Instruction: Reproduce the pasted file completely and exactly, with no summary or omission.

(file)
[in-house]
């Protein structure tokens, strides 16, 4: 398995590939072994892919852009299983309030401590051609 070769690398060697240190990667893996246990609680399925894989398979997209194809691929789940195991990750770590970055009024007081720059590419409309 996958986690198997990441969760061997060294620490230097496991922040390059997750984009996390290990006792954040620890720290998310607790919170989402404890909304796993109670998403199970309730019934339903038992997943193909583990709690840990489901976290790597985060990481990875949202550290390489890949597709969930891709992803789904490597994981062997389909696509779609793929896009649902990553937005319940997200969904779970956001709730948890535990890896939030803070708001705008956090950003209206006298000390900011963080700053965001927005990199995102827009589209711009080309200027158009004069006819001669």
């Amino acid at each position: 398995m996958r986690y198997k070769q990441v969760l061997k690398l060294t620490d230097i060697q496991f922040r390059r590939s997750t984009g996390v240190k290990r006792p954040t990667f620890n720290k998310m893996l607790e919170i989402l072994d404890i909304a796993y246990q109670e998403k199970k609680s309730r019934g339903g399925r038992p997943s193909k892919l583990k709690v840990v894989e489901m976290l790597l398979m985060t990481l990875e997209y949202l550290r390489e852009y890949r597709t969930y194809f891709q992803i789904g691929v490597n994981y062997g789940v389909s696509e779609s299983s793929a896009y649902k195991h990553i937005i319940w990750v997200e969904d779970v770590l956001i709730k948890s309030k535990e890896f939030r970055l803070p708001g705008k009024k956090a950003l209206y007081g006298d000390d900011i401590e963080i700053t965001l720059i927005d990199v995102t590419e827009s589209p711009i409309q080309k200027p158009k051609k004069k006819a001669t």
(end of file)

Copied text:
[in-house]
């Protein structure tokens, strides 16, 4: 398995590939072994892919852009299983309030401590051609 070769690398060697240190990667893996246990609680399925894989398979997209194809691929789940195991990750770590970055009024007081720059590419409309 996958986690198997990441969760061997060294620490230097496991922040390059997750984009996390290990006792954040620890720290998310607790919170989402404890909304796993109670998403199970309730019934339903038992997943193909583990709690840990489901976290790597985060990481990875949202550290390489890949597709969930891709992803789904490597994981062997389909696509779609793929896009649902990553937005319940997200969904779970956001709730948890535990890896939030803070708001705008956090950003209206006298000390900011963080700053965001927005990199995102827009589209711009080309200027158009004069006819001669």
């Amino acid at each position: 398995m996958r986690y198997k070769q990441v969760l061997k690398l060294t620490d230097i060697q496991f922040r390059r590939s997750t984009g996390v240190k290990r006792p954040t990667f620890n720290k998310m893996l607790e919170i989402l072994d404890i909304a796993y246990q109670e998403k199970k609680s309730r019934g339903g399925r038992p997943s193909k892919l583990k709690v840990v894989e489901m976290l790597l398979m985060t990481l990875e997209y949202l550290r390489e852009y890949r597709t969930y194809f891709q992803i789904g691929v490597n994981y062997g789940v389909s696509e779609s299983s793929a896009y649902k195991h990553i937005i319940w990750v997200e969904d779970v770590l956001i709730k948890s309030k535990e890896f939030r970055l803070p708001g705008k009024k956090a950003l209206y007081g006298d000390d900011i401590e963080i700053t965001l720059i927005d990199v995102t590419e827009s589209p711009i409309q080309k200027p158009k051609k004069k006819a001669t």